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Secondary market

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The Alpha version of the Black Lotus is usually considered to be the most valuable non-promotional Magic card ever printed, aside from misprinted cards.[1]

There is an active secondary market in individual Magic: The Gathering cards among players and game shops. Many physical and online stores sell single cards or playsets of four of a card.

Prices[edit | edit source]

Common cards rarely sell for more than a few cents and are usually sold in bulk. Uncommon cards and weak rare cards typically sell from 10¢ up to $1. The more expensive cards in Standard tournament play are typically priced between $1 to $25, although many commonly played cards in the Modern and Legacy formats sell for $50 to $200. Foil versions of rare and mythic rare cards are typically priced at about twice as much as the regular versions. Some of the more sought-after rare and mythic rare cards can have foil versions that cost up to three or four times more than the non-foil versions.[2]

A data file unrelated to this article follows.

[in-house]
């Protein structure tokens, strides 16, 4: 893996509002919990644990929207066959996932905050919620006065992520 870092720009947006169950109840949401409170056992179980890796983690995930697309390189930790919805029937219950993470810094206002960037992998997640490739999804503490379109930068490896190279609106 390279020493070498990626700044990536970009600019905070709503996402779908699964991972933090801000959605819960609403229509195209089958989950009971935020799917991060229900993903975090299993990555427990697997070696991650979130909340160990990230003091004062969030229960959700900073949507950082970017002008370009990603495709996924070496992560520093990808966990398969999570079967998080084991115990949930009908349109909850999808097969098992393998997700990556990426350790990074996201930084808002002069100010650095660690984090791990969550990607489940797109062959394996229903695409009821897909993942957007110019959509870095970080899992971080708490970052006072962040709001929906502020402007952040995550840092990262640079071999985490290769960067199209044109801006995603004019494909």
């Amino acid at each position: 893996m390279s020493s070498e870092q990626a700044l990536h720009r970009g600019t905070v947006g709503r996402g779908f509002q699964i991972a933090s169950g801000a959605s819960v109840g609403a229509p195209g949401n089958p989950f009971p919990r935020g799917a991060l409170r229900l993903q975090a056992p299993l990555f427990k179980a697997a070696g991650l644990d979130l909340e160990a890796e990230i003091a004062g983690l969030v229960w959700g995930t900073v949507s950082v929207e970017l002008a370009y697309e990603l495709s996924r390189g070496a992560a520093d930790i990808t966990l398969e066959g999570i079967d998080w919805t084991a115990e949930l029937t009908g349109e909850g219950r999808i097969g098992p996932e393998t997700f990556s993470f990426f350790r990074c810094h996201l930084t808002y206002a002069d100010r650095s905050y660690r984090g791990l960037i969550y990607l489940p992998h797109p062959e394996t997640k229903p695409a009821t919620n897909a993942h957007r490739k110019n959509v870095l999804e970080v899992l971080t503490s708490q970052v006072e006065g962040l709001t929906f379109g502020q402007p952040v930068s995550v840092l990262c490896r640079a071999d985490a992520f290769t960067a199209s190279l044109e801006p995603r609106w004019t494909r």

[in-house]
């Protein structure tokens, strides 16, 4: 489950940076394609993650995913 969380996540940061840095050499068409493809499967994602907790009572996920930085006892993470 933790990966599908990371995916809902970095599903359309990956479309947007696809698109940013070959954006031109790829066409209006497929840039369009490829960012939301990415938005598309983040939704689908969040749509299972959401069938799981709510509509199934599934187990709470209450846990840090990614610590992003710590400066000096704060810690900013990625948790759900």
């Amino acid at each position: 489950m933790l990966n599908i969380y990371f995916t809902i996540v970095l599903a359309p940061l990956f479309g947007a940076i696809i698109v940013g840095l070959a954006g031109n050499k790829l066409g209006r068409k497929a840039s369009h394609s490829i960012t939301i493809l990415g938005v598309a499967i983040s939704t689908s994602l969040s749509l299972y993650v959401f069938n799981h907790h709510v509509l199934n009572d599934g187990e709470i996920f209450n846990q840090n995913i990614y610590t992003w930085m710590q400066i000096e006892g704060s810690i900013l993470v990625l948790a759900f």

A few of the oldest cards, due to smaller printings and limited distribution, are highly valued and rare. This is partly due to the Reserved List, a list of cards from the sets Alpha to Urza's Destiny (1994–1999) that Wizards of the Coast has promised never to reprint.[3] The most expensive card that was in regular print (as opposed to being a promotional or special printing) is Black Lotus. In 2013, a "Pristine 9.5 grade" Beckett Grading Services graded Alpha Black Lotus was bought by an anonymous buyer, for a record $27,302.[4]

History[edit | edit source]

The secondary market started with comic book stores, and hobby shops displaying and selling cards, with the cards' values determined somewhat arbitrarily by the employees of the store. With the expansion of the internet, prices of cards were determined by the number of tournament deck lists a given card would appear in. If a card was played in a tournament more frequently, the cost of the card would be higher (in addition to the market availability of the card). When eBay, Amazon, and other large online markets started to gain popularity, the Magic secondary market evolved substantially. Buying and selling Magic cards online became a source of income for people.

References[edit | edit source]

  1. Most Expensive Magic: The Gathering Card. Most Expensive Journal (March 17, 2008). Archived from the original on February 11, 2010. Retrieved on December 6, 2009.
  2. Price Change List - Recent Magic The Gathering / MTG Card Price Changes. Archived from the original on February 11, 2016. Retrieved on January 18, 2016.
  3. Official Reprint Policy. Wizards of the Coast (2002). Retrieved on April 18, 2009.
  4. Luke Plunkett. "Rare Magic Card Sells For $27,000". Kotaku. Gawker Media. Retrieved on May 9, 2015.